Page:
Thursday, November 02, 2006

The LSB and the Eucharistic Prayer

The new hymnal is out and in use already in many congregations. Although we will probably not adopt it in our congregation, I have a copy. There are many good features in the new hymnal that commend it to congregational use, but one thing that, at least to this poor sinner, strikes me as something of a dissapointment. That, as the title might suggest, is the Eucharistic prayer.
I ran across this little gem in Sasse today as I was re-reading, 'We Confess the Sacraments.' In a chapter on the Lutheran understanding of the consecration, Sasse defines the main difference between the Church of the Augsburg Confession and Papal Church in the function of the Words of Institution. Sasse says, "Hidden deep in the Canon of the Mass among purely human prayers and in such a way that the Christian people can no longer hear them, the words of the Lord's Supper, the Gospel pure and simple, are stuck...they have robbed the words of consecration of their real meaning. For in the Mass they are no longer good news to the believing sinner but only a consecration in the sense in which there are other consecrations..."
As is characteristic of Sasse's writing, he has succinctly summarized the main issue before us. Now I know that many good, liturgical scholars worked on the hymnal and a lot of thought went into it. I don't want to impugn them or their efforts. But as Sasse points out, in clothing Christ's words of pure gospel in our prayers, we have robbed them of one of their most important functions.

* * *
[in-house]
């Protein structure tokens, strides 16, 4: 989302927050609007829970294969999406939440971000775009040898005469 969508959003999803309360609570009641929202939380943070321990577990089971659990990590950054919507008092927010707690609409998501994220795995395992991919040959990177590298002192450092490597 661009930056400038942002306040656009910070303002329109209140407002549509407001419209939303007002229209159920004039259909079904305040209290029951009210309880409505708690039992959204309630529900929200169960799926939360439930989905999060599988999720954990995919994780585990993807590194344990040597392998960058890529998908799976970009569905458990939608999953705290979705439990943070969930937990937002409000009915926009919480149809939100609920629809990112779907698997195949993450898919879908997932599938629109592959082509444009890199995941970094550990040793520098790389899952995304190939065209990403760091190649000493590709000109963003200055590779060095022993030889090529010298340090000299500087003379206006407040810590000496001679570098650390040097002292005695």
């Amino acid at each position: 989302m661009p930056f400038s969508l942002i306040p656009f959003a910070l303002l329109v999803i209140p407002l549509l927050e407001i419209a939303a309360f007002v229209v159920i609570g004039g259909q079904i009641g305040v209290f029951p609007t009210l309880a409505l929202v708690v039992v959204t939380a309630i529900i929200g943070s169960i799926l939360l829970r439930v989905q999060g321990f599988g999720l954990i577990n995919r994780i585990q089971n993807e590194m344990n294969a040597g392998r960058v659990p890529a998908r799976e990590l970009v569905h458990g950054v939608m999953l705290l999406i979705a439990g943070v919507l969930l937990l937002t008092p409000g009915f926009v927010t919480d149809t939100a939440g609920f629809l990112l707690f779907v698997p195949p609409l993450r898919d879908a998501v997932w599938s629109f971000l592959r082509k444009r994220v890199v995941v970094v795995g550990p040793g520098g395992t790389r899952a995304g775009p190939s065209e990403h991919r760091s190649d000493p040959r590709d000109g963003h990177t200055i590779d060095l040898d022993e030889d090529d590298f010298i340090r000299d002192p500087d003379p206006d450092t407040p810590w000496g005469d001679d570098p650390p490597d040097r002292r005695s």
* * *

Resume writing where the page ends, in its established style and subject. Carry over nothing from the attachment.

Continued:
The Words of Institution are not only used by the church as a consecration of the elements but an announcement of the gospel itself. Here the Church stops praying and listens. Here they listen to Christ give us His body and blood. The attention is focused on His words and we are built up in our most, holy faith by them. This is the rationale for the freestanding altar. Now the pastor can face the congregation and speak to them. He can speak these words into their ears as well as into the elements.
In our desire to remain faithful to the customs of the ancient Church, which is in most cases a commendable motive, I feel that we have lost a Lutheran and evangelical distinctive. I know that in the LSB it is only presented as an option, but why provide the option of obscuring our Lord's pure words of gospel by surrounding them in merely human prayers.

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